Business Transformation in Action

Joe McKendrick

Using SOA to Untangle Spaghetti Oriented Architecture

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"We’ve reached a point of maturity in the IT industry where we’ve pretty much automated everything. We need to take a look back and see what’s happened, examine the carnage or whatever happened in the hurry-up phase and see what needs to be fixed."

-Eric Newcomer, CTO of IONA Technologies

As part of our InfoWorld SOA Executive Forum series, I had the chance to speak with Eric Newcomer, an influential voice in the Web services and SOA worlds. (The podcast is available for download here.)

Eric, who first cut his teeth in the CORBA world in the 1990s, has seen it all by now -- the tangled messes of point solutions for every perceived problem, all expensive, and all ensnared across countless incompatible silos in enterprises.

SOA can help unravel these complex, overbuilt Spaghetti-Oriented Architectures, he says. But only if enterprises take a fresh new approach to the problem. After three decades of spending on IT "without really knowing how that spend contributed to the bottom line or overall business strategy, companies now want a scientific approach to calculating the cost of reuse and allowing multiple clients to access the same service or backends via service abstraction," Eric notes.

In the past, "hurry-up phase" of automation, decisions were decentralized around the technologies used and how they were run and staffed, rather than around the entire enterprise architecture.

SOA involves "realigning all those old boundaries, changing how projects are done and supervised," Eric says. "Nobody really needs a lot more features and functions; everybody's paid for a lot of software over the past decade they don't even use -- and nobody can do that again."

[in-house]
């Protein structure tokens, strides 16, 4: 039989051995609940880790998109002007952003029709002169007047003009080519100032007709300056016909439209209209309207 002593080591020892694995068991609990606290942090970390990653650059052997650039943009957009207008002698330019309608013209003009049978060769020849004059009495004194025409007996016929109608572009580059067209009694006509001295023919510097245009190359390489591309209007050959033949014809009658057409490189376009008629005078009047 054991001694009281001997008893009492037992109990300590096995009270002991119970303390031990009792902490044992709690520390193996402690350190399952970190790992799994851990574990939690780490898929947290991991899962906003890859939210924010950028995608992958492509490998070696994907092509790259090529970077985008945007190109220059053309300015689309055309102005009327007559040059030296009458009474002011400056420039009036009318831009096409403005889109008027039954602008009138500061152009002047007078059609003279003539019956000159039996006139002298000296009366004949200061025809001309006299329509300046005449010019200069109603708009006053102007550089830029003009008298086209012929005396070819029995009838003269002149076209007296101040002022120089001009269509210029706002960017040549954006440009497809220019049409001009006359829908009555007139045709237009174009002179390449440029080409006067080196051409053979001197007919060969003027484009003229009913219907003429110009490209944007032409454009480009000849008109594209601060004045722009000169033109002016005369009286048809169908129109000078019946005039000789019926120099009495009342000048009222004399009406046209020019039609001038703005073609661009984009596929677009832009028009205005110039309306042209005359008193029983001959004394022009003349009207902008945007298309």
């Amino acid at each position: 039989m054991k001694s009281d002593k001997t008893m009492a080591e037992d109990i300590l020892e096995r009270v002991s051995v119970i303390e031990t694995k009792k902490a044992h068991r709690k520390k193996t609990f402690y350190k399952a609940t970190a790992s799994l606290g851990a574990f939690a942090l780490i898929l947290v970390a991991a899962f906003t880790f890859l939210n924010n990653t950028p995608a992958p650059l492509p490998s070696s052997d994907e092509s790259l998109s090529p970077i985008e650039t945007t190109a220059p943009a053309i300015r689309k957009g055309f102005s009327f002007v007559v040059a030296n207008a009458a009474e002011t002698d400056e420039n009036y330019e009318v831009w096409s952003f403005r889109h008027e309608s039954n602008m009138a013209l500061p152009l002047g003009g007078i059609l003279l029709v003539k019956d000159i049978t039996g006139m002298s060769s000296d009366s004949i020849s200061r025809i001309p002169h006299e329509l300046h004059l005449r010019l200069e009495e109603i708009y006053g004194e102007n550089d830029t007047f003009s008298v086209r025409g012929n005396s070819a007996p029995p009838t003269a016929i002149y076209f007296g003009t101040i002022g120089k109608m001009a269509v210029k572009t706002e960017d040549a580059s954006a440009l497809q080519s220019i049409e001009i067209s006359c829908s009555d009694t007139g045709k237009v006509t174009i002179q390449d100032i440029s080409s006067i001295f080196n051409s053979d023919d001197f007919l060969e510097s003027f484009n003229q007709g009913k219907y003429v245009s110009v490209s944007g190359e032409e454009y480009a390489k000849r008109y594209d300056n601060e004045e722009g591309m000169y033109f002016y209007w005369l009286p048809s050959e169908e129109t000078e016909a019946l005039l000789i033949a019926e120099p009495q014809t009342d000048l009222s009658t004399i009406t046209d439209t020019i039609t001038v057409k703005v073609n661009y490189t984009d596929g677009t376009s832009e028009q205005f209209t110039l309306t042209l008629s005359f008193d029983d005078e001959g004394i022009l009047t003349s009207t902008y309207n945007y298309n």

Instead, companies "need an incremental, cost-effective way to insert some minimal technology into the current environment that helps service-enable the investments they've already made over the past few decades."

The key is to be able to "reduce the upfront costs of getting started with SOA and allowing people to build up their infrastructure in a good distributed way as they build up their project," Eric says ."Companies are expecting their IT departments to adopt something such as SOA within the current budget envelope. Companies need to implement SOA incrementally, in a step-by-step, economically controlled fashion, so that their investments in software to enable their services are keeping pace with their ability to spend."

In this blog (formerly known as "SOA in Action"), Joe McKendrick examines how BPM and related business and IT approaches can promote business transformation.

Joe McKendrick

Joe McKendrick is an author and independent analyst who tracks the impact of information technology on management and markets. View more

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